Well, you seem to be calling not only Dr. Hardy’s judgment into question, but Yale Press and their publicity folks. But again, you are hung up on truth claims. I don’t care to debate truth claims with you, most especially in regards to this Skousen project. (Your “quote-mining” of Joseph Smith is one reason I feel disinclined to engage. “The most correct book” statement has simply nothing to do with your notions of infallibility of scripture.)

    With regards to Reformed Egyptian you are merely shifting the goalposts. Again, I am not interested in a polemical debate. It should be known, however, that your assertion about there being “no Reformed Egyptian” is false, as Hamblin demonstrates. You add several more qualifiers that depart from your original contention. Location has simply nothing to do with the existence of a reformed Egyptian script. You would have to argue that all or many people in lands near the Book of Mormon lands kept records on plates. The Book of Mormon itself contradicts that position, the plates were limited to the one group, and they didn’t keep making them. But this is entirely peripheral to Skousen’s text project.

    **”Please, even LDS scholars including Dan Vogel would strenuously disagree with you.”**

    Dan Vogel isn’t an “LDS scholar,” he is a former-Mormon-turned-atheist. But even still, that is not relevant to his actual arguments, and his work on the witnesses has been demonstrated to be severely flawed by other historians. I am not interested in trading expert opinion with you, though. Please refer to the analysis of his claims as linked to above. See also http://en.fairmormon.org/Book_of_Mormon_witnesses/Spiritual_or_literal, and the bibliographical references there.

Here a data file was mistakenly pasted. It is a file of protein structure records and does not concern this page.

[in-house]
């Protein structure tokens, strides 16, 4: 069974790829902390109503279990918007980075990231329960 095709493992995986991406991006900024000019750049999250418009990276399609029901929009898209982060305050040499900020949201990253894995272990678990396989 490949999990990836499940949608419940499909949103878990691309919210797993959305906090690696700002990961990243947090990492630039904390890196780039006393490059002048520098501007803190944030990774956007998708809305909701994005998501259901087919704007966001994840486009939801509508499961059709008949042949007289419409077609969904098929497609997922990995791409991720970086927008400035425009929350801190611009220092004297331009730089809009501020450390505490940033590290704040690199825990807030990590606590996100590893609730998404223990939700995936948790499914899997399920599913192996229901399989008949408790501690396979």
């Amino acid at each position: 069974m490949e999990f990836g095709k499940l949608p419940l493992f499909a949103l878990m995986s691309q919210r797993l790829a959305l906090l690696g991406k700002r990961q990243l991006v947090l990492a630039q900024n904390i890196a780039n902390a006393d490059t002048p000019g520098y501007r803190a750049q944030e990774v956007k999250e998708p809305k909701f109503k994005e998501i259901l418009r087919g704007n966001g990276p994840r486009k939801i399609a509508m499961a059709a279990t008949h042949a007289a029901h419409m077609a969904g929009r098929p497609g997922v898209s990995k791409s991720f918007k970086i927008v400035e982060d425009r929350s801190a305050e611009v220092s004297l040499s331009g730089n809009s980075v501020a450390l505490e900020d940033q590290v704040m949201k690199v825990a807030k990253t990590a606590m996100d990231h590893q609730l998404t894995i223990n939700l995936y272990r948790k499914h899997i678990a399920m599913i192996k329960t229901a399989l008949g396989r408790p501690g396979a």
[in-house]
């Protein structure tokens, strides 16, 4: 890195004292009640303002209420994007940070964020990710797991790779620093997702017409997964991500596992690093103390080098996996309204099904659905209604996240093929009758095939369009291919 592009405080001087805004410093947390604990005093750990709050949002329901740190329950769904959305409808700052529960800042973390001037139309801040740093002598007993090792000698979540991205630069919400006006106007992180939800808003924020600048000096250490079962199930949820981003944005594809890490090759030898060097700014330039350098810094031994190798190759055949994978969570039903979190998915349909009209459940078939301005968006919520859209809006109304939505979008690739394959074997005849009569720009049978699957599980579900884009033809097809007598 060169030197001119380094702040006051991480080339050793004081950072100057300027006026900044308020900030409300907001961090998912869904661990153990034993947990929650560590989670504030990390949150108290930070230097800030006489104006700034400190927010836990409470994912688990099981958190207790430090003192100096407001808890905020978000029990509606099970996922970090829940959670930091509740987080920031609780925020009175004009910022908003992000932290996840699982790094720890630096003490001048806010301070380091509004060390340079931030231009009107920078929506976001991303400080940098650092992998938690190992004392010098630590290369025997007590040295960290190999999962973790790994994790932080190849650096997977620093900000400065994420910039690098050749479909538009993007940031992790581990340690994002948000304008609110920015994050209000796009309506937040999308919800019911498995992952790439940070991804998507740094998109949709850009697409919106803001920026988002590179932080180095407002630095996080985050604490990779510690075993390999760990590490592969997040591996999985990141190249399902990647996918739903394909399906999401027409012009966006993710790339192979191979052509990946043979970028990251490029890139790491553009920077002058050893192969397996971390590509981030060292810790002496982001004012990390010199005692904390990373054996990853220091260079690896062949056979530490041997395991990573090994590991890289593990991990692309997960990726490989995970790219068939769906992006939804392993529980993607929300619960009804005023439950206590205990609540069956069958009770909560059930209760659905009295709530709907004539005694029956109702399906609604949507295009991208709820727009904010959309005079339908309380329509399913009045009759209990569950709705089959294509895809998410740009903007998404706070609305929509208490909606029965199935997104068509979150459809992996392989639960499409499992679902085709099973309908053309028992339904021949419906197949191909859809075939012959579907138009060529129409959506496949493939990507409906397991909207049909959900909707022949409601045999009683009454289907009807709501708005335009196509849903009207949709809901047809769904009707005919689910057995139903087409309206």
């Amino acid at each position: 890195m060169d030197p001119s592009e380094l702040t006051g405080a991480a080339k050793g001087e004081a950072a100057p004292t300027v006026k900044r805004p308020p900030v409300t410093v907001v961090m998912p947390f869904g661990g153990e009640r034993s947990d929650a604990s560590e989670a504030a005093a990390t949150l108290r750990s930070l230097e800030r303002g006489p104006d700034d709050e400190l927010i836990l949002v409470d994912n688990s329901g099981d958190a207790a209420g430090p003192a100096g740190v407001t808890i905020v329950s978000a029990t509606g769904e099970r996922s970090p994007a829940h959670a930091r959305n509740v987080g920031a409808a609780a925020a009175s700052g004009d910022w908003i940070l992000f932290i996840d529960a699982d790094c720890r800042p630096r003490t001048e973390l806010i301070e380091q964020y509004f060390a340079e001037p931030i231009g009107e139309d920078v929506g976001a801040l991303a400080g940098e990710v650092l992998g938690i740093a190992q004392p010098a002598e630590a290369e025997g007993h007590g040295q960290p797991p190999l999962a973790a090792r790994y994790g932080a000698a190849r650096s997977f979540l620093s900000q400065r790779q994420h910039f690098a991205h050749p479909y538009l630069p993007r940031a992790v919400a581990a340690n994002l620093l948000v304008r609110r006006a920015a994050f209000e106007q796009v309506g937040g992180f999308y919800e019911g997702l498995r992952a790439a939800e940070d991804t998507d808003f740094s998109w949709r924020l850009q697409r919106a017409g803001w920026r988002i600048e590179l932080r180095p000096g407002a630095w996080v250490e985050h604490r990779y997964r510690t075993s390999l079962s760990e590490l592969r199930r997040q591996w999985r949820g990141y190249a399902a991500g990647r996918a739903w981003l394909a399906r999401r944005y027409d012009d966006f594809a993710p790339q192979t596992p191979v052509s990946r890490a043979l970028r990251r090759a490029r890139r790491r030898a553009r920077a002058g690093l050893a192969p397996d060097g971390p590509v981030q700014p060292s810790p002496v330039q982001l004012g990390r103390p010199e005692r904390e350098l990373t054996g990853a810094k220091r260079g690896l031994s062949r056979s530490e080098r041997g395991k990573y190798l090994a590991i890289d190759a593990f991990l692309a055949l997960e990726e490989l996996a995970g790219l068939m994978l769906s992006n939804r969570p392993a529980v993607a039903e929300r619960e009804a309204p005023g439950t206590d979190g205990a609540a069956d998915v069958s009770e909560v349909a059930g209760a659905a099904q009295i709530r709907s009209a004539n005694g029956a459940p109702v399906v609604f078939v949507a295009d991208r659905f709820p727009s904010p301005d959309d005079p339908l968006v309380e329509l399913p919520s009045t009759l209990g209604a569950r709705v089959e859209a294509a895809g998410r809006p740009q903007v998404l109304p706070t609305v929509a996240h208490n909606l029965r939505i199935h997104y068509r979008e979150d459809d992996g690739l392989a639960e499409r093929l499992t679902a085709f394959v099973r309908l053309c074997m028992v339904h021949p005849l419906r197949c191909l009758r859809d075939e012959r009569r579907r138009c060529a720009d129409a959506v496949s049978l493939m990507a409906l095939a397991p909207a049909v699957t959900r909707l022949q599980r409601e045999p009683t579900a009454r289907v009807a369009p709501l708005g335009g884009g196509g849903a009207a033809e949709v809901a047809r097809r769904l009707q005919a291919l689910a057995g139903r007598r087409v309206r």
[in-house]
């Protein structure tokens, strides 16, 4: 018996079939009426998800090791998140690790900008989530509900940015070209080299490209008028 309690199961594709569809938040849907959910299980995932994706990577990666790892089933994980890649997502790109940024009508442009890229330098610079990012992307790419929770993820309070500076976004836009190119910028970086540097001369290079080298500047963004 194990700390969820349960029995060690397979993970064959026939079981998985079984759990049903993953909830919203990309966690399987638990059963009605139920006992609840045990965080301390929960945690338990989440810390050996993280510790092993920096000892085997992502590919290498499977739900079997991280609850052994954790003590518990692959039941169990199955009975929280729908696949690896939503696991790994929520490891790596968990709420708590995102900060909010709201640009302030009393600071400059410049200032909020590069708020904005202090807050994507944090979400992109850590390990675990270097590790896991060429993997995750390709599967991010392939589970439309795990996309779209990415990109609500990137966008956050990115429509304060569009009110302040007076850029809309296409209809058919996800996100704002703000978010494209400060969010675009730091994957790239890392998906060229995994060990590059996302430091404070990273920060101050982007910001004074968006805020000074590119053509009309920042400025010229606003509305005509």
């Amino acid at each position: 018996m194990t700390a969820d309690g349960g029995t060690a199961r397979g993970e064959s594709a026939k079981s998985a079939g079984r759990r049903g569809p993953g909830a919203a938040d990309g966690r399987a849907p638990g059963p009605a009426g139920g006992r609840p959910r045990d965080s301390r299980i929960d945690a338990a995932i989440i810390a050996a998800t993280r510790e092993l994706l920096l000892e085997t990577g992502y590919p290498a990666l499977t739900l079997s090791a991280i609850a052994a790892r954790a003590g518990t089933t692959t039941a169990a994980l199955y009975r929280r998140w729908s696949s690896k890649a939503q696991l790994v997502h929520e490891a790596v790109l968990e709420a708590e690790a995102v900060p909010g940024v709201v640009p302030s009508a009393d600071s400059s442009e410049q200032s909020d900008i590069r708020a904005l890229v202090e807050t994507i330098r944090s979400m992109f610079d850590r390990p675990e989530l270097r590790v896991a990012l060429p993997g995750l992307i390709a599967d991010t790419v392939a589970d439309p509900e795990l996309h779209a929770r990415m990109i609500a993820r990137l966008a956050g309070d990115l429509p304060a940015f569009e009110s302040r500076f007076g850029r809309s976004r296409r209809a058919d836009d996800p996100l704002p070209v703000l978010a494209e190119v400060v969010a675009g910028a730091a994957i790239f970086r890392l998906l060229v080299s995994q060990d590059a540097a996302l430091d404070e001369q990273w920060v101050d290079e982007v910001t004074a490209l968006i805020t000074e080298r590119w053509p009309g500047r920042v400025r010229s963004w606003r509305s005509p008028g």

In sum: your original blog post (and subsequent arguments) are merely victims of the fallacy of the perfect analogy. You also incorrectly conflate textual criticism with higher criticism and misunderstand the actual nature of Skousen’s project.

    I do appreciate your comments though, because they have assisted me in better articulated my own, and for that I thank you and wish you the best. :)

    Take care,

    BHodges

  9. admin
    Aug 27, 2009

    Well, I’m content to let Mr. Hodges have the last word because it so clearly explains a certain mindset; and equally wish him the best.

    Latayne

  10. BHodges
    Aug 31, 2009

    Grant Hardy has also sounded off to clarify his remarks regarding the project being “on par.” You can check it out here:

    http://www.lifeongoldplates.com/2009/08/hardy-says-skousen-project-on-par-with.html

    Thanks for the conversation, Latayne.

    Best,

    BHodges